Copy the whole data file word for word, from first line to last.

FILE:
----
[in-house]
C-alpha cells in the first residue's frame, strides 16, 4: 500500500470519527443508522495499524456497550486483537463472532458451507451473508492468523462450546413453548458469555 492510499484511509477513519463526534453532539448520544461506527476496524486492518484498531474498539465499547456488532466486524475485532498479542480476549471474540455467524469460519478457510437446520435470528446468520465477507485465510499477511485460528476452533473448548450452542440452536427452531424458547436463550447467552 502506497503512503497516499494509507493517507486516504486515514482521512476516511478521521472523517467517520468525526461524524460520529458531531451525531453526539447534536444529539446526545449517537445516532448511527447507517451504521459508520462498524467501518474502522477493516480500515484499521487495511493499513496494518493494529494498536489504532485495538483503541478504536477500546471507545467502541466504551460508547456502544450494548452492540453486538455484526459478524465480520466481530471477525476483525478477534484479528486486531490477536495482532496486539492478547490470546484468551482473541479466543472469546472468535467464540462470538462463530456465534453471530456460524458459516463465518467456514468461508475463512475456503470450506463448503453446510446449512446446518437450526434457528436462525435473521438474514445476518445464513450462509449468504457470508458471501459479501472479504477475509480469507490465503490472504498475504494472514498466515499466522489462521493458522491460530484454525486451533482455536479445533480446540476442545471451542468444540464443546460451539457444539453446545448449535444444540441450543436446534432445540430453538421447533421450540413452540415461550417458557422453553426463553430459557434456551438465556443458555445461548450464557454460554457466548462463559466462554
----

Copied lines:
[in-house]
C-alpha cells in the first residue's frame, strides 16, 4: 500500500470519527443508522495499524456497550486483537463472532458451507451473508492468523462450546413453548458469555 492510499484511509477513519463526534453532539448520544461506527476496524486492518484498531474498539465499547456488532466486524475485532498479542480476549471474540455467524469460519478457510437446520435470528446468520465477507485465510499477511485460528476452533473448548450452542440452536427452531424458547436463550447467552 502506497503512503497516499494509507493517507486516504486515514482521512476516511478521521472523517467517520468525526461524524460520529458531531451525531453526539447534536444529539446526545449517537445516532448511527447507517451504521459508520462498524467501518474502522477493516480500515484499521487495511493499513496494518493494529494498536489504532485495538483503541478504536477500546471507545467502541466504551460508547456502544450494548452492540453486538455484526459478524465480520466481530471477525476483525478477534484479528486486531490477536495482532496486539492478547490470546484468551482473541479466543472469546472468535467464540462470538462463530456465534453471530456460524458459516463465518467456514468461508475463512475456503470450506463448503453446510446449512446446518437450526434457528436462525435473521438474514445476518445464513450462509449468504457470508458471501459479501472479504477475509480469507490465503490472504498475504494472514498466515499466522489462521493458522491460530484454525486451533482455536479445533480446540476442545471451542468444540464443546460451539457444539453446545448449535444444540441450543436446534432445540430453538421447533421450540413452540415461550417458557422453553426463553430459557434456551438465556443458555445461548450464557454460554457466548462463559466462554